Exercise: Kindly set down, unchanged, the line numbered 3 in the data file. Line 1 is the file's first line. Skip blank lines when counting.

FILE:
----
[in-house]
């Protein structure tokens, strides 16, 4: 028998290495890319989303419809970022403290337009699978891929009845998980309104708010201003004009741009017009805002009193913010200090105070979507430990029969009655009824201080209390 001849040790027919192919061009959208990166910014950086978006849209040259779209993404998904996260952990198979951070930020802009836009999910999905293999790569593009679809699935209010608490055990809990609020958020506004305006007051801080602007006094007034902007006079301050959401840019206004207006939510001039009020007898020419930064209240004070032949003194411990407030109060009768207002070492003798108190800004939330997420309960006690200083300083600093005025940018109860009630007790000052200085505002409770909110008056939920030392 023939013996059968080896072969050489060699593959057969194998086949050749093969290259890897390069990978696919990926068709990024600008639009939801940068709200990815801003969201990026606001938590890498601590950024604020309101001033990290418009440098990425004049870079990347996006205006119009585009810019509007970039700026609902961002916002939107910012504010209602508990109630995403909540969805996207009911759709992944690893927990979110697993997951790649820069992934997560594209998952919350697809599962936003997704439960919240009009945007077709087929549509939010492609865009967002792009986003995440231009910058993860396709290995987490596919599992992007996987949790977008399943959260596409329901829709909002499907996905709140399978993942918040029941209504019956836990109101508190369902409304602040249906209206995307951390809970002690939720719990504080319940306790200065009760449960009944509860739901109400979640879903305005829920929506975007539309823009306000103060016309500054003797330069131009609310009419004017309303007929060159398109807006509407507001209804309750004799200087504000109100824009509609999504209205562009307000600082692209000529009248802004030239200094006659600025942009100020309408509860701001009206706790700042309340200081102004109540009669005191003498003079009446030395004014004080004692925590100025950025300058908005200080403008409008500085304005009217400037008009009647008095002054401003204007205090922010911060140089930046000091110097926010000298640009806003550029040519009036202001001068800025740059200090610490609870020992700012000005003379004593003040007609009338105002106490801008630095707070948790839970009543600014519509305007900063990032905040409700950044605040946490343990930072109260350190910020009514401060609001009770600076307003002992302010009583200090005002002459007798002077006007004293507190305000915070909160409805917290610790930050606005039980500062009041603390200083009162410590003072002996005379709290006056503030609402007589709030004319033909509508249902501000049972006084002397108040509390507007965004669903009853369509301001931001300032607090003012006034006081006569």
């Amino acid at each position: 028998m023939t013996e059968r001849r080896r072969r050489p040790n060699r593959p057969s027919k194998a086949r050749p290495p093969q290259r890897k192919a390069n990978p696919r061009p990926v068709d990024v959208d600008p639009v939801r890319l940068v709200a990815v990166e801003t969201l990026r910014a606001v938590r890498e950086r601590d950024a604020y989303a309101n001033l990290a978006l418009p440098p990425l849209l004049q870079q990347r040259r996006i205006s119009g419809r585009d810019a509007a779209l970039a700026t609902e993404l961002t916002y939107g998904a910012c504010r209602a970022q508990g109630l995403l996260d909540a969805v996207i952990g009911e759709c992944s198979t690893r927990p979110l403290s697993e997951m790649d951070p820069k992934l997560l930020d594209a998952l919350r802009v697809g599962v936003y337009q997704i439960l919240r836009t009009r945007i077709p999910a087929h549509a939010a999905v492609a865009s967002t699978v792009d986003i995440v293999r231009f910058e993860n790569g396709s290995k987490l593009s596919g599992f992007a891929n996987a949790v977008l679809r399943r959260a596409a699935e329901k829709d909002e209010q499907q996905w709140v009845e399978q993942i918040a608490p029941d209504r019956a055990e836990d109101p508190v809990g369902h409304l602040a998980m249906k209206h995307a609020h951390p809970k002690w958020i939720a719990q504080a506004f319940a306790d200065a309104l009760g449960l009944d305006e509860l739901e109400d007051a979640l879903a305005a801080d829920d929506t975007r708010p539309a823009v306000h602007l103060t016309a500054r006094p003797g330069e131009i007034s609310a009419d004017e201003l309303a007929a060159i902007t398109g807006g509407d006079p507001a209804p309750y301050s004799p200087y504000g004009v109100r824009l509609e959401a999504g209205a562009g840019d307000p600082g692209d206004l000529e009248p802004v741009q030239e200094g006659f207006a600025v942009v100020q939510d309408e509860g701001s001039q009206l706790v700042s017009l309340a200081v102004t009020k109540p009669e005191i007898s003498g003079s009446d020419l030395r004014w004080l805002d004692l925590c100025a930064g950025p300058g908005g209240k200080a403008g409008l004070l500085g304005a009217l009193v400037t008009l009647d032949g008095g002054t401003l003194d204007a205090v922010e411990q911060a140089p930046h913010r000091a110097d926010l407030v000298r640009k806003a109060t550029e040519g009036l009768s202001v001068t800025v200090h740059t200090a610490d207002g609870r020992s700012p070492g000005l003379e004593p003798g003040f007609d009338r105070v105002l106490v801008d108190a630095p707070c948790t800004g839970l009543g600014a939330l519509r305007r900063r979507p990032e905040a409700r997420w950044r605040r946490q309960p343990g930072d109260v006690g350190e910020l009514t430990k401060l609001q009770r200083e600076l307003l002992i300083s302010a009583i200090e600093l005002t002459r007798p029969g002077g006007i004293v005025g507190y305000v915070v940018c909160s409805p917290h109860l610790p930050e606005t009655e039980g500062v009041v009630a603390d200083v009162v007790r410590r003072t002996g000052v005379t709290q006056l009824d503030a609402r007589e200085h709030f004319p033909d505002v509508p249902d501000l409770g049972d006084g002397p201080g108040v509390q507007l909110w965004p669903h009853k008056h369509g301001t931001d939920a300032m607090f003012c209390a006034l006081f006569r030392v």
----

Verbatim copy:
């Amino acid at each position: 028998m023939t013996e059968r001849r080896r072969r050489p040790n060699r593959p057969s027919k194998a086949r050749p290495p093969q290259r890897k192919a390069n990978p696919r061009p990926v068709d990024v959208d600008p639009v939801r890319l940068v709200a990815v990166e801003t969201l990026r910014a606001v938590r890498e950086r601590d950024a604020y989303a309101n001033l990290a978006l418009p440098p990425l849209l004049q870079q990347r040259r996006i205006s119009g419809r585009d810019a509007a779209l970039a700026t609902e993404l961002t916002y939107g998904a910012c504010r209602a970022q508990g109630l995403l996260d909540a969805v996207i952990g009911e759709c992944s198979t690893r927990p979110l403290s697993e997951m790649d951070p820069k992934l997560l930020d594209a998952l919350r802009v697809g599962v936003y337009q997704i439960l919240r836009t009009r945007i077709p999910a087929h549509a939010a999905v492609a865009s967002t699978v792009d986003i995440v293999r231009f910058e993860n790569g396709s290995k987490l593009s596919g599992f992007a891929n996987a949790v977008l679809r399943r959260a596409a699935e329901k829709d909002e209010q499907q996905w709140v009845e399978q993942i918040a608490p029941d209504r019956a055990e836990d109101p508190v809990g369902h409304l602040a998980m249906k209206h995307a609020h951390p809970k002690w958020i939720a719990q504080a506004f319940a306790d200065a309104l009760g449960l009944d305006e509860l739901e109400d007051a979640l879903a305005a801080d829920d929506t975007r708010p539309a823009v306000h602007l103060t016309a500054r006094p003797g330069e131009i007034s609310a009419d004017e201003l309303a007929a060159i902007t398109g807006g509407d006079p507001a209804p309750y301050s004799p200087y504000g004009v109100r824009l509609e959401a999504g209205a562009g840019d307000p600082g692209d206004l000529e009248p802004v741009q030239e200094g006659f207006a600025v942009v100020q939510d309408e509860g701001s001039q009206l706790v700042s017009l309340a200081v102004t009020k109540p009669e005191i007898s003498g003079s009446d020419l030395r004014w004080l805002d004692l925590c100025a930064g950025p300058g908005g209240k200080a403008g409008l004070l500085g304005a009217l009193v400037t008009l009647d032949g008095g002054t401003l003194d204007a205090v922010e411990q911060a140089p930046h913010r000091a110097d926010l407030v000298r640009k806003a109060t550029e040519g009036l009768s202001v001068t800025v200090h740059t200090a610490d207002g609870r020992s700012p070492g000005l003379e004593p003798g003040f007609d009338r105070v105002l106490v801008d108190a630095p707070c948790t800004g839970l009543g600014a939330l519509r305007r900063r979507p990032e905040a409700r997420w950044r605040r946490q309960p343990g930072d109260v006690g350190e910020l009514t430990k401060l609001q009770r200083e600076l307003l002992i300083s302010a009583i200090e600093l005002t002459r007798p029969g002077g006007i004293v005025g507190y305000v915070v940018c909160s409805p917290h109860l610790p930050e606005t009655e039980g500062v009041v009630a603390d200083v009162v007790r410590r003072t002996g000052v005379t709290q006056l009824d503030a609402r007589e200085h709030f004319p033909d505002v509508p249902d501000l409770g049972d006084g002397p201080g108040v509390q507007l909110w965004p669903h009853k008056h369509g301001t931001d939920a300032m607090f003012c209390a006034l006081f006569r030392v």